Criticizing the Pope is Lawful, Here’s How

“No one can judge me, not even you”, goes the saying. But not even the pope can make this claim. In fact, what divides the Church today is not so much doctrinal error, but criticism of the Pope. On the one hand there are those who consider it unthinkable, unacceptable to criticise the Pope, and on the other those who take the complete opposite view. The issue of whether or not it is permissible to criticise the Pope is the most accidental cause of division within the Church, it is the real thorn in the side of ecclesial unity.

This is why people abandon parishes and associations, why they choose to attend Sunday Mass in another church, why they no longer read certain newspapers or websites, why rifts are created within families, why vicious posts are made on social media. This leads to a dichotomous approach to the problem: for or against the Pope. But the criterion of supporters is wrong, because the point is another and starts from two questions: is it licit to criticise the Pope? And, if so, on which occasion can he be criticised?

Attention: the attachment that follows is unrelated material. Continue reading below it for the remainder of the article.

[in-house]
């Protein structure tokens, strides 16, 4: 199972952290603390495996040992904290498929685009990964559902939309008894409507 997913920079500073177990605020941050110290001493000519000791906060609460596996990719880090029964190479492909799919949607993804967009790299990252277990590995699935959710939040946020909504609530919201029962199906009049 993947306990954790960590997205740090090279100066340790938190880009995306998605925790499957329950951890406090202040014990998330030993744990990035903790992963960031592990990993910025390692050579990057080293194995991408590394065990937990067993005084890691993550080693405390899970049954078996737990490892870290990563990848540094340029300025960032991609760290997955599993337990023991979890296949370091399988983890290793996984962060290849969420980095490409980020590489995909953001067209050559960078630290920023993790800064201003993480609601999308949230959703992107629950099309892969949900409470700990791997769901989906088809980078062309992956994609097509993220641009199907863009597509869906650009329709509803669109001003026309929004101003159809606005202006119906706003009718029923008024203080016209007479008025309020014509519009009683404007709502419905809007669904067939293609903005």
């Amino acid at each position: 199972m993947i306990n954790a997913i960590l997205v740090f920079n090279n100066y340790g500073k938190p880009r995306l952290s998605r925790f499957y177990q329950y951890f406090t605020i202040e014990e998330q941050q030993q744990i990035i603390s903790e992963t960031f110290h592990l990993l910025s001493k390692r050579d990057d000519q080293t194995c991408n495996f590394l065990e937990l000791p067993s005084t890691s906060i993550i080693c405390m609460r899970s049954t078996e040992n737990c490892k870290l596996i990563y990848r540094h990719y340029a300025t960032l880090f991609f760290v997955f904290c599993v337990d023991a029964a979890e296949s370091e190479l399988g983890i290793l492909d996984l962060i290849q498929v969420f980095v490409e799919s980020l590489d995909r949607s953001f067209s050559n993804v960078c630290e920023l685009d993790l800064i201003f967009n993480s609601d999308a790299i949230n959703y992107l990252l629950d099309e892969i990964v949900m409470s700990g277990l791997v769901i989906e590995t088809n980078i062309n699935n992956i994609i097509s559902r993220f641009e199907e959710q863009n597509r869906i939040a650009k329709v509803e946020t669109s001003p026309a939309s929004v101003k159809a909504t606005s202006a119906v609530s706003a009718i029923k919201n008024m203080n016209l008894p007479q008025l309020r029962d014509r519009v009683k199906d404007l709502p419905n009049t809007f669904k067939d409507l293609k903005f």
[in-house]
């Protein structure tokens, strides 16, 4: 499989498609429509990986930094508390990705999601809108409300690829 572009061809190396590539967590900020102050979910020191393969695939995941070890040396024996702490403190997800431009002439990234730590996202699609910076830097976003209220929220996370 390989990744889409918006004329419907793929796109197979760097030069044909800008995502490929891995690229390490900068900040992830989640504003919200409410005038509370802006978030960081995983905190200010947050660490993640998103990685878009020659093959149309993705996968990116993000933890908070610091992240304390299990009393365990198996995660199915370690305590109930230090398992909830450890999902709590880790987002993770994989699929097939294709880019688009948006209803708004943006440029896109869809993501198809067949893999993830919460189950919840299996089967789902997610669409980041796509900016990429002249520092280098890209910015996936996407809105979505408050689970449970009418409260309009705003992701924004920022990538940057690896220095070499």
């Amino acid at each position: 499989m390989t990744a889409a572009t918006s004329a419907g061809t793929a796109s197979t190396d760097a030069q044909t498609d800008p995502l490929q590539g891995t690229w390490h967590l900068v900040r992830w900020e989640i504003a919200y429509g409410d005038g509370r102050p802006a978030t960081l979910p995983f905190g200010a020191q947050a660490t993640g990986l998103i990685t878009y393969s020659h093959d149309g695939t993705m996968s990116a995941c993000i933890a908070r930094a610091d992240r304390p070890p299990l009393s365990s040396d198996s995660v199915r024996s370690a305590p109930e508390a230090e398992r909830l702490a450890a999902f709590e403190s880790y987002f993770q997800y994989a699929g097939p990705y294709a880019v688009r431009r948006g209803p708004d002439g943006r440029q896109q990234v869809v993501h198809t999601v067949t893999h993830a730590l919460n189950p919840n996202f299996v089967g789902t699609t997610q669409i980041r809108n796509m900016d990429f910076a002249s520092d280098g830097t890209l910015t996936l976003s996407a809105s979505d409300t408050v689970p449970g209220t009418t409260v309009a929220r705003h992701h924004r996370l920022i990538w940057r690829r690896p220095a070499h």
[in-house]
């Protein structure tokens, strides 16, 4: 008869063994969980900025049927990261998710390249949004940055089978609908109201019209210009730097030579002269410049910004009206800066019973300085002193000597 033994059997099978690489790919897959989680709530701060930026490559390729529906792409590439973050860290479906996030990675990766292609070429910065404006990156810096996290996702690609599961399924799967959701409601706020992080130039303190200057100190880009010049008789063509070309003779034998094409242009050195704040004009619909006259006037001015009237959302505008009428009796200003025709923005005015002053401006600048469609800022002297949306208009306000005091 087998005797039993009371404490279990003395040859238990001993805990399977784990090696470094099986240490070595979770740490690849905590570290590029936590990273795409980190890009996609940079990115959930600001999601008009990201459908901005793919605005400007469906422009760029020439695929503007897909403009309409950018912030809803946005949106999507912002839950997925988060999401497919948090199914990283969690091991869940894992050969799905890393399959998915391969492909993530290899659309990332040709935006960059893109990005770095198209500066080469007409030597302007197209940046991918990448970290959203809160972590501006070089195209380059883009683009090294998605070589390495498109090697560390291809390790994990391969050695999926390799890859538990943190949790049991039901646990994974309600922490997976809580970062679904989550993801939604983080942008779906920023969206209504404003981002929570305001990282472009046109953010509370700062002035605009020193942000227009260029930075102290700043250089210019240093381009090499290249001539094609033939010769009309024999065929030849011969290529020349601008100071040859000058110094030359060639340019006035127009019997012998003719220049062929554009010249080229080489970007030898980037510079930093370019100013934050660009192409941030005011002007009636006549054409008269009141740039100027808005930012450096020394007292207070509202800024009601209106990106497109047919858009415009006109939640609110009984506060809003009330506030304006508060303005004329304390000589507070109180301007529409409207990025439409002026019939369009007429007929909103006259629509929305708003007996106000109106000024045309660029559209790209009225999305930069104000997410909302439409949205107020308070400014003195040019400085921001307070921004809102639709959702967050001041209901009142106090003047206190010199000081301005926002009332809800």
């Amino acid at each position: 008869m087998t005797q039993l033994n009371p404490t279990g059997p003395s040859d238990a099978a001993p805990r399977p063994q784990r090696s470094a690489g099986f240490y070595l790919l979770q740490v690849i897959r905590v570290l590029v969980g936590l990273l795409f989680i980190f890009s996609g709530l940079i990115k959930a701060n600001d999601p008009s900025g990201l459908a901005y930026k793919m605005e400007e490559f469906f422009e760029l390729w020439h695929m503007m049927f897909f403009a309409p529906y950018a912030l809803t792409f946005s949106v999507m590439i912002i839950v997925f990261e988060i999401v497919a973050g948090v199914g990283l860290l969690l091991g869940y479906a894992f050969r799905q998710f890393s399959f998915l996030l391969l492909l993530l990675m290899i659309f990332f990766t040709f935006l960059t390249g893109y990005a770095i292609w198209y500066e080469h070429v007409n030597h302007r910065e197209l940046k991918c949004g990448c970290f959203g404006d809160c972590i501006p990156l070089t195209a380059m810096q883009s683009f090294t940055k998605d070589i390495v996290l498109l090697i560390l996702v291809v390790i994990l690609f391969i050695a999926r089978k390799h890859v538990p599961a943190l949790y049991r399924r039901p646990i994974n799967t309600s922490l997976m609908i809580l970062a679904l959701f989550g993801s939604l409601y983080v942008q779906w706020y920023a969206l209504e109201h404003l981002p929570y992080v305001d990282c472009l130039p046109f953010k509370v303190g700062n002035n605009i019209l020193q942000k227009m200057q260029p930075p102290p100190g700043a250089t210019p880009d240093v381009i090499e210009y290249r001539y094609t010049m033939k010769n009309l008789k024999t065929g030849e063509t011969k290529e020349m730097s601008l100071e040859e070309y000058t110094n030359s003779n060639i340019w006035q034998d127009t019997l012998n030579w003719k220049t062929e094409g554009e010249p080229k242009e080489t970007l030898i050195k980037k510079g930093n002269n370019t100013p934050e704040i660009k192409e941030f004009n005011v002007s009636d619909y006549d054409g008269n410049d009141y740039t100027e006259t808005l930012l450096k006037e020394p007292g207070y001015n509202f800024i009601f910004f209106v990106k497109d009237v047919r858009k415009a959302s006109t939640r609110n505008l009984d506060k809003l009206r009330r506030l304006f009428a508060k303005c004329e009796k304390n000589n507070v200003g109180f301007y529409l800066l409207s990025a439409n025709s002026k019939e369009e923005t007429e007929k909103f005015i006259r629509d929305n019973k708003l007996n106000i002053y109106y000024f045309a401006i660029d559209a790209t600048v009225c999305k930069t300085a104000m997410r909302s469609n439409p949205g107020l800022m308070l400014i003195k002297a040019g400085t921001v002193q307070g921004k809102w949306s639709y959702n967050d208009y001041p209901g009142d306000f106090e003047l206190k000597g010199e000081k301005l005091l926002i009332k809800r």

Regarding the first question, criticising the Pope is licit from a moral point of view for one very simple reason: he too can make mistakes. If we want to respect the principle of non-contradiction, we must necessarily conclude that outside of Petrine infallibility there is Petrine fallibility. It is the dogmatic constitution Pastor aeternus itself that confirms this, albeit indirectly: “We […] proclaim and define a dogma revealed by God that the Roman Pontiff, when he speaks ex cathedra, that is, when he exercises his supreme office of Pastor and Doctor of all Christians, and by virtue of his supreme apostolic power defines a doctrine concerning faith and morals […] enjoys that infallibility with which the divine Redeemer willed his Church to be equipped in defining doctrine concerning faith and morals”. Therefore, when he does not speak ex cathedra the Pope is fallible. Of course, this does not mean that everything that falls under this umbrella is equally fallible, i.e. everything can be criticised. If a pope, not executing his own infallibility, affirms that Jesus Christ is God, he is merely reaffirming, without the formal garb of infallibility, a Catholic dogma. If, on the other hand, he asserts that all migrants should be indiscriminately welcomed, the assertion, being about a way of doing good, is inherently questionable.

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